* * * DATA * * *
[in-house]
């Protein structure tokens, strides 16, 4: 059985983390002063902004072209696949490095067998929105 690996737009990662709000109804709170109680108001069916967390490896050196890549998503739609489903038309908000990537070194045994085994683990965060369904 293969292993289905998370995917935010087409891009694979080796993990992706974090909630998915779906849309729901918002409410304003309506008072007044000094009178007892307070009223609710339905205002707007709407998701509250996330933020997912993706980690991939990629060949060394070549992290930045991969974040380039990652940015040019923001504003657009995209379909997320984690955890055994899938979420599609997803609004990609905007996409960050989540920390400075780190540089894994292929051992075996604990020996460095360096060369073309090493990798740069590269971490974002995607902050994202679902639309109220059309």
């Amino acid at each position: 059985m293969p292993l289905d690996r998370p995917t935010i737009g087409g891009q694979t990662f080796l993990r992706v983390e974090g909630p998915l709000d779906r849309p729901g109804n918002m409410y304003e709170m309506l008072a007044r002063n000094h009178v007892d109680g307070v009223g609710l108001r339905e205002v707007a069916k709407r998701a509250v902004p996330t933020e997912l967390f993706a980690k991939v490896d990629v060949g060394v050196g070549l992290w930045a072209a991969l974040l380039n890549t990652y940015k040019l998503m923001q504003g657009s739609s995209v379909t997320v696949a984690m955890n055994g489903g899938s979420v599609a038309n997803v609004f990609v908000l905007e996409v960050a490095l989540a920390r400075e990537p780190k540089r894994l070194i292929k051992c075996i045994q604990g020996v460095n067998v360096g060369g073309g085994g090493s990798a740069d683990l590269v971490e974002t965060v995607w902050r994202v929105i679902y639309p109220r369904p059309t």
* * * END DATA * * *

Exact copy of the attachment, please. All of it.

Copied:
[in-house]
């Protein structure tokens, strides 16, 4: 059985983390002063902004072209696949490095067998929105 690996737009990662709000109804709170109680108001069916967390490896050196890549998503739609489903038309908000990537070194045994085994683990965060369904 293969292993289905998370995917935010087409891009694979080796993990992706974090909630998915779906849309729901918002409410304003309506008072007044000094009178007892307070009223609710339905205002707007709407998701509250996330933020997912993706980690991939990629060949060394070549992290930045991969974040380039990652940015040019923001504003657009995209379909997320984690955890055994899938979420599609997803609004990609905007996409960050989540920390400075780190540089894994292929051992075996604990020996460095360096060369073309090493990798740069590269971490974002995607902050994202679902639309109220059309």
């Amino acid at each position: 059985m293969p292993l289905d690996r998370p995917t935010i737009g087409g891009q694979t990662f080796l993990r992706v983390e974090g909630p998915l709000d779906r849309p729901g109804n918002m409410y304003e709170m309506l008072a007044r002063n000094h009178v007892d109680g307070v009223g609710l108001r339905e205002v707007a069916k709407r998701a509250v902004p996330t933020e997912l967390f993706a980690k991939v490896d990629v060949g060394v050196g070549l992290w930045a072209a991969l974040l380039n890549t990652y940015k040019l998503m923001q504003g657009s739609s995209v379909t997320v696949a984690m955890n055994g489903g899938s979420v599609a038309n997803v609004f990609v908000l905007e996409v960050a490095l989540a920390r400075e990537p780190k540089r894994l070194i292929k051992c075996i045994q604990g020996v460095n067998v360096g060369g073309g085994g090493s990798a740069d683990l590269v971490e974002t965060v995607w902050r994202v929105i679902y639309p109220r369904p059309t």